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Can Your Race Prevent You From Getting a Kidney Transplant?

Can Your Race Prevent You From Getting a Kidney Transplant?The issue of racial equity in healthcare is becoming more and more prevalent. Much of the way medical care is handled in the United States is to the detriment of Black patients, who not only face the threat of physician bias, but also the systematic bias built in to the very foundations of medicine – from what our medical students learn in school to the algorithms experienced physicians use to diagnose patients.

The Washington Post recently highlighted the story of Alphonso Harried, a 46-year-old St. Louis resident living with kidney disease. He’s currently undergoing regular dialysis as he awaits a kidney transplant. The article notes that, in the United States, Black patients are four times more likely than White patients to have kidney failure, but are also much less likely to make it on the wait list for a transplant or receive a transplant once they get on the list.

Why?

The answer may lie in a medical algorithm doctors use to evaluate the stages of kidney disease care, which include diagnosis, dialysis, and transplantation. This algorithm uses race as a factor when making treatment recommendations, which, according to the Post, “has recently come under fire for being imprecise, leading to potentially worse outcomes for Black patients and less chance of receiving a new kidney.”

(It’s important to note that this is not the first time a medical algorithm was tied to negative outcomes for Black patients.)

About the algorithm

A recent statement from the National Kidney Foundation asserts that race modifiers should not be included in equations used to estimate kidney function. The leaders also stated that “current race-based equations should be replaced by a substitute that is accurate, representative, unbiased, and provides a standardized approach to diagnosing kidney diseases.”

Currently, the primary diagnostic method for detecting and treating kidney disease is estimated glomerular filtration rate (eGFR). This equation uses age, sex, body weight, and race to determine and measure kidney function. However, as we are learning, race is more of a social than biological construct – meaning, in part, that the factors and issues that may cause Black patients to have different outcomes than White patients may have more to do with socio-economic causes rather than biological race.

In a letter to colleagues, the National Kidney Foundation in partnership with the American Society of Nephrology agreed that:

1) “race modifiers should not be included in equations to estimate kidney function and

2) current race-based equations should be replaced by a suitable approach that is accurate, inclusive, and standardized in every laboratory in the United States. Any such approach must not differentially introduce bias, inaccuracy, or inequalities.”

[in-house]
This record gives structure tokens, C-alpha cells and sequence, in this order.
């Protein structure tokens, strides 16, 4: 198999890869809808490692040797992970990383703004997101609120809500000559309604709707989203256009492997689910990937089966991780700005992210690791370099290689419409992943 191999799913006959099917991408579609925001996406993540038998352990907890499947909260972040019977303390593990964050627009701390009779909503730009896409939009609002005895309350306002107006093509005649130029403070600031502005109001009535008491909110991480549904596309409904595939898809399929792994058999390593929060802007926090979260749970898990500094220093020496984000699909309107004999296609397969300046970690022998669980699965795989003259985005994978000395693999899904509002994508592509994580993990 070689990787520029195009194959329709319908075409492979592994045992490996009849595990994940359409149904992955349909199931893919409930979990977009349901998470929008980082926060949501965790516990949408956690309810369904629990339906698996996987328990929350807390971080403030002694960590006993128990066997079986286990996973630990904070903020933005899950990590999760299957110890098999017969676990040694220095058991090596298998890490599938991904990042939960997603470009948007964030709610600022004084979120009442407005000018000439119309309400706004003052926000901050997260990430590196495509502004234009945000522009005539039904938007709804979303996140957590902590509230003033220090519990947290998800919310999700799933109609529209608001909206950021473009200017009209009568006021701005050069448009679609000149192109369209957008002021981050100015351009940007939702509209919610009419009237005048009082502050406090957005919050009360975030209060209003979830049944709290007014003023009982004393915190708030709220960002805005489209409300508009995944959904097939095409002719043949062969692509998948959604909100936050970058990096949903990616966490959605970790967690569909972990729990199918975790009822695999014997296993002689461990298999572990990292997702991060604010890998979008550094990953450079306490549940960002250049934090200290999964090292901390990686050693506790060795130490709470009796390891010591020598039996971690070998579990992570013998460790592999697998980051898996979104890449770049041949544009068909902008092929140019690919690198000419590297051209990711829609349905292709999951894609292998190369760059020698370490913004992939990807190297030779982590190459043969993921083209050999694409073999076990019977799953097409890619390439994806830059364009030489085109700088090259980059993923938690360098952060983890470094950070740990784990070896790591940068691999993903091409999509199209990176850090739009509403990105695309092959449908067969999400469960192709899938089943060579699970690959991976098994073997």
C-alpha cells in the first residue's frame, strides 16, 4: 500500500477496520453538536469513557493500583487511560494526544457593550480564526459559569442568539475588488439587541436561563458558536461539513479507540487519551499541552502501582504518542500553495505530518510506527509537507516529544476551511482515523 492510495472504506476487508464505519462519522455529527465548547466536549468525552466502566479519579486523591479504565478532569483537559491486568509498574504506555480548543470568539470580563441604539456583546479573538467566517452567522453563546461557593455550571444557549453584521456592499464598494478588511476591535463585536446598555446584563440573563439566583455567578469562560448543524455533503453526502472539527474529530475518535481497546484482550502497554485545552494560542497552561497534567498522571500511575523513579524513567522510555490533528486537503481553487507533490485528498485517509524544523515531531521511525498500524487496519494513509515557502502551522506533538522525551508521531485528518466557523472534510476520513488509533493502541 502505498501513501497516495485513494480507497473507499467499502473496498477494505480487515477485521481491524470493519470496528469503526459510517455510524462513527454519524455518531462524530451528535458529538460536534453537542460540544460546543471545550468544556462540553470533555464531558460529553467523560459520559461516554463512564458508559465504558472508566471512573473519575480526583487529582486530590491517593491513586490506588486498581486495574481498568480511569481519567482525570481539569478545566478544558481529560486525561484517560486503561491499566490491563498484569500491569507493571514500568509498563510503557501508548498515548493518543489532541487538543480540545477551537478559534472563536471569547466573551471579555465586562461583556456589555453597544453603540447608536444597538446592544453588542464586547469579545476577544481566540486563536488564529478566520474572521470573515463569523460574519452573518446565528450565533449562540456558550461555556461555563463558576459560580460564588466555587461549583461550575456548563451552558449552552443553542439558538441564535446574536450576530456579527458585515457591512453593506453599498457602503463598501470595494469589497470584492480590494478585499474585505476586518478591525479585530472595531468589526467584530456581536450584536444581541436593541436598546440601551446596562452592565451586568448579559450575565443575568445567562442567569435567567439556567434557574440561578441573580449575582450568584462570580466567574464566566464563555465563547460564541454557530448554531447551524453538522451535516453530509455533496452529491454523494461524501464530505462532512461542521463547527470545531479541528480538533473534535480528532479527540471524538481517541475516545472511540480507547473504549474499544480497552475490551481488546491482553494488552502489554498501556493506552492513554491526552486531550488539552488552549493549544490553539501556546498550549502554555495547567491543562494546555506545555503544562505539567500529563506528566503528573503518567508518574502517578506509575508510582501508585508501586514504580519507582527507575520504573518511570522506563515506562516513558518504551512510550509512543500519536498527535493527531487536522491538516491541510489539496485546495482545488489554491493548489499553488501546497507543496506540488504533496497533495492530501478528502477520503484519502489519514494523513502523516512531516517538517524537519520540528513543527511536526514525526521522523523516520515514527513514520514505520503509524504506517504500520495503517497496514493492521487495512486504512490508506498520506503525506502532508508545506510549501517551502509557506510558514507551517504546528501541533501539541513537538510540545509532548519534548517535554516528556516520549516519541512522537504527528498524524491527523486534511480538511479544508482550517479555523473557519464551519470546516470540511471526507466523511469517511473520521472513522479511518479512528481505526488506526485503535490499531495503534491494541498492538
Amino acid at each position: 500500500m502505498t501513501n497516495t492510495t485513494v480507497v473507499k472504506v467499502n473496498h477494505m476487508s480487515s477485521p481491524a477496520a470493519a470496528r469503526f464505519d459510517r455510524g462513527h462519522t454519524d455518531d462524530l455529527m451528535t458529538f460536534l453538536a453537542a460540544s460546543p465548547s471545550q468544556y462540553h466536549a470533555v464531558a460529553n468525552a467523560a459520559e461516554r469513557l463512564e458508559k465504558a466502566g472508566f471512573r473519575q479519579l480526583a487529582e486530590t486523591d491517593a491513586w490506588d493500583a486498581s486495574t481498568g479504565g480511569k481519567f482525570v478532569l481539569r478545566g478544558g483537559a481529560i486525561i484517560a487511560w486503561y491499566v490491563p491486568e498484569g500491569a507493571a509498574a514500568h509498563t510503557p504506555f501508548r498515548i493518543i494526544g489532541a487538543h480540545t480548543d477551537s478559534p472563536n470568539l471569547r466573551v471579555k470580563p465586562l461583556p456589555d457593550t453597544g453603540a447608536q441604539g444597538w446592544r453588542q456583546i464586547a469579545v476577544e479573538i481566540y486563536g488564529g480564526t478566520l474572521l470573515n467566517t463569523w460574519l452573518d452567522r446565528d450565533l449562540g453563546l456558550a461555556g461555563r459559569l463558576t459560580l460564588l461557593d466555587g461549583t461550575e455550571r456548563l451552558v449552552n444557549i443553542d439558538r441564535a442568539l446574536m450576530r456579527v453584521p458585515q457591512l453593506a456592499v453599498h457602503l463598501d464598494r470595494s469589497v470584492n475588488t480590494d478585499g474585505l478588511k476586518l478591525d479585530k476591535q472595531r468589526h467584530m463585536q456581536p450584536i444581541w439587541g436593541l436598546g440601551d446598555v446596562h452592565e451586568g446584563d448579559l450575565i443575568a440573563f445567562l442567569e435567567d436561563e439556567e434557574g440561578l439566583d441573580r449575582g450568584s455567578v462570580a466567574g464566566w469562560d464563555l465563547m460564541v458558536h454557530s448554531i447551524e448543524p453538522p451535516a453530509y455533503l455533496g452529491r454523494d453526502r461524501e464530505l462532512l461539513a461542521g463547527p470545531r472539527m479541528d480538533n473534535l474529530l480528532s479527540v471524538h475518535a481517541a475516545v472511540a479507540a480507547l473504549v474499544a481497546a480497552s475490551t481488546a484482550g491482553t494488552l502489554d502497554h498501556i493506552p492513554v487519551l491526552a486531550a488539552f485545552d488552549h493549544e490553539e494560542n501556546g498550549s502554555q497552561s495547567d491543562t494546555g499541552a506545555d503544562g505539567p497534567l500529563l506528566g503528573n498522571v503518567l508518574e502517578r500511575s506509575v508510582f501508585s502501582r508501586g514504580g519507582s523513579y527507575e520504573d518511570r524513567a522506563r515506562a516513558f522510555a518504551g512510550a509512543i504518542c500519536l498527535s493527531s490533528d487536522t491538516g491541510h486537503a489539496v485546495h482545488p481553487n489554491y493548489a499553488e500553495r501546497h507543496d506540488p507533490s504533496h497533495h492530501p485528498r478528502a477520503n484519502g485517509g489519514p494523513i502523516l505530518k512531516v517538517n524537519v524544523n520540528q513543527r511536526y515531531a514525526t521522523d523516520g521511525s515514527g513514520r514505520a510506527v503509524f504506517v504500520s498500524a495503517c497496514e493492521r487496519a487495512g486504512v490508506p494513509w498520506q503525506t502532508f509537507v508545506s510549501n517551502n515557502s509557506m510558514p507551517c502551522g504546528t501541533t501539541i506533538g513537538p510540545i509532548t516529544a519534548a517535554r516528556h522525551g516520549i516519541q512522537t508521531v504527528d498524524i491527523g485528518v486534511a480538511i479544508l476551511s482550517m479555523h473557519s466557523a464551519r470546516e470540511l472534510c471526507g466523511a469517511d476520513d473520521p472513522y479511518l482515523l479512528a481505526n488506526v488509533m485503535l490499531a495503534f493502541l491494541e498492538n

In short, this call for change in diagnosis and management of kidney disease in Black patients is a welcome step in addressing racial inequity in our healthcare system – an inequity many patients are unaware exists.

As Alphonso Harried continues to wait for a kidney, he told the Washington Post, “I really wish someone would have mentioned it…knowing that this one little test that I didn’t know anything about could keep me from — or prolong me — getting a kidney.”

Systematic racism in healthcare

Racism in healthcare is, unfortunately, nothing new. All of us have implicit and unconscious bias, whether we are aware of them or not. This doesn’t mean we or the entire healthcare system is racist; it simply means that we have certain cultural biases built in to our experiences as people, and sometimes those implicit biases can have a negative impact on others.

In healthcare, implicit bias can affect patient outcomes in a variety of ways. The American College of Cardiology discusses some of these disparities:

  • Black and Hispanic patients are less likely than White patients to receive pain medication – even for traumatic injuries like broken bones. Those who do receive pain management receive medication at lower doses than other patients, even when reporting higher levels of pain.
  • In 2018, only 4 percent of cardiology residents here in the U.S. were Black, and only 4.8 percent were Hispanic.
  • Black patients are less likely than White patients to receive evidence-based care for things like stroke, myocardial infarction, and heart failure.

When systemic racism or bias leads to medical malpractice and harm, consult with an experienced attorney about your next steps. You are not alone.

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At McGowan, Hood & Felder, LLC, we hold the right people accountable when you or a loved one are harmed by a physician’s negligence or discrimination. We want to help and we will fight for your rights. Contact us today to tell us your story. To schedule a free consultation with one of our South Carolina attorneys, call 803-327-7800, or we invite you to reach out to us through our contact page.